Tremendous. Highly recommendable to just about anyone. I listened to the mountain goats album The Life of the World to Come while reading this book, which I feel greatly enhanced the experience.

  22. 4 out of 5

    Nathaniel Lainson

    This book is a wonderful journey of learning Lewis the man behind the lion. If you want to know who Lewis was as a human being, read this book.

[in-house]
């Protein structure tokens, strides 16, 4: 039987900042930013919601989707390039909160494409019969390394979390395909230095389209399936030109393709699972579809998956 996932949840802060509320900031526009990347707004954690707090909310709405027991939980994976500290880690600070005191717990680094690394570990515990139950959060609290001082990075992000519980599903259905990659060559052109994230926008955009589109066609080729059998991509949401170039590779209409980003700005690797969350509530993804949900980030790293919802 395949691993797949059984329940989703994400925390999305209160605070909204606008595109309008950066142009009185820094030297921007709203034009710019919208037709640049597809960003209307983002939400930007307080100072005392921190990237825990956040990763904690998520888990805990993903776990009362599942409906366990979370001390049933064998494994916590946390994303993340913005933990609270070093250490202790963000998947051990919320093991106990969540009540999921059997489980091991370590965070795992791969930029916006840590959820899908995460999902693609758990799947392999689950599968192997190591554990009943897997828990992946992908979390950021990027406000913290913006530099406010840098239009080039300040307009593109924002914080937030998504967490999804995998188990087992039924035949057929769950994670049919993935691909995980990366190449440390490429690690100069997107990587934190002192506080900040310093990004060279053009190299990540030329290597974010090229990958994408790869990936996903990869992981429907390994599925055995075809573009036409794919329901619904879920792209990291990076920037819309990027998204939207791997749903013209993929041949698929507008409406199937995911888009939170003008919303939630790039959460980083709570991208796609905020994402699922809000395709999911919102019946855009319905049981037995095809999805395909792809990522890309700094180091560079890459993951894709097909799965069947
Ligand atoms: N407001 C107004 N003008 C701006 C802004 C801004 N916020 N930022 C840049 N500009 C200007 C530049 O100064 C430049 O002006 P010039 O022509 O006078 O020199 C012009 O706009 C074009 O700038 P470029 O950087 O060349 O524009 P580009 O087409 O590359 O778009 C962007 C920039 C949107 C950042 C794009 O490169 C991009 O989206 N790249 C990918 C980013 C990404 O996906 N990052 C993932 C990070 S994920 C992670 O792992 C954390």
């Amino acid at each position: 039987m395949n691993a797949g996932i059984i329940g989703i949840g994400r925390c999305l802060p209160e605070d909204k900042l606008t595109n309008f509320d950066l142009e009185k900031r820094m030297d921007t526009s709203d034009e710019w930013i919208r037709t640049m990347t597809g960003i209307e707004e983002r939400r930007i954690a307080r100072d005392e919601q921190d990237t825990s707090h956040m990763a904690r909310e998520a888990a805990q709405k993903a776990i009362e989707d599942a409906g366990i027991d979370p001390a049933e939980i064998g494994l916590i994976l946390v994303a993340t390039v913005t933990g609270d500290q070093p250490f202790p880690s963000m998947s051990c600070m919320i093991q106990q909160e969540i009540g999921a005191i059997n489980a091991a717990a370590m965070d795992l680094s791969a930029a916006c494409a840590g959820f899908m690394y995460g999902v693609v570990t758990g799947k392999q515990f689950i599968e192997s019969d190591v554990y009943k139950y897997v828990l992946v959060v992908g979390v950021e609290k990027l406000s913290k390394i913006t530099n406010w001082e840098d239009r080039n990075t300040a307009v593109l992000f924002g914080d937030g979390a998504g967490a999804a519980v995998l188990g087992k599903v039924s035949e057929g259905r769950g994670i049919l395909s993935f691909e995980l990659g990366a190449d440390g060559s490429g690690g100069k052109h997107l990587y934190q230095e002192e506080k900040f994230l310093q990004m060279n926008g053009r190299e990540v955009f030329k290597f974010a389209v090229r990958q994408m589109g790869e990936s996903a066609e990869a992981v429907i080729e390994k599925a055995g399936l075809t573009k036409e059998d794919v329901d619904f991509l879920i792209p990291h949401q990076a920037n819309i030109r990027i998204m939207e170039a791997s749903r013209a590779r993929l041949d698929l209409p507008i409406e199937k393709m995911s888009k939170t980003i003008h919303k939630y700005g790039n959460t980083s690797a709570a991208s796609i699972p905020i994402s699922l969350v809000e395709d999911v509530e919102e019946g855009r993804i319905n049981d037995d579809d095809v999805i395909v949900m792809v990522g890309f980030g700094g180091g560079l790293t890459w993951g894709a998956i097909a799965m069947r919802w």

23. 4 out of 5

    Stephanie

    Lovely biography of CS Lewis' spiritual journey and his writing Lovely biography of CS Lewis' spiritual journey and his writing

  24. 4 out of 5

    Mary Reilly

    Huge C S Lewis fan and I have been reading quite a bit about him and some works by him lately. This book is his spiritual biography which I found well written and insightful.

  25. 5 out of 5

    Michelle

    I listened to this book. I don’t know if I could have read it. I am not the intellectual that CS Lewis is but I did enjoy learning about his upbringing and spiritual growth.

  26. 4 out of 5

    Diana Maryon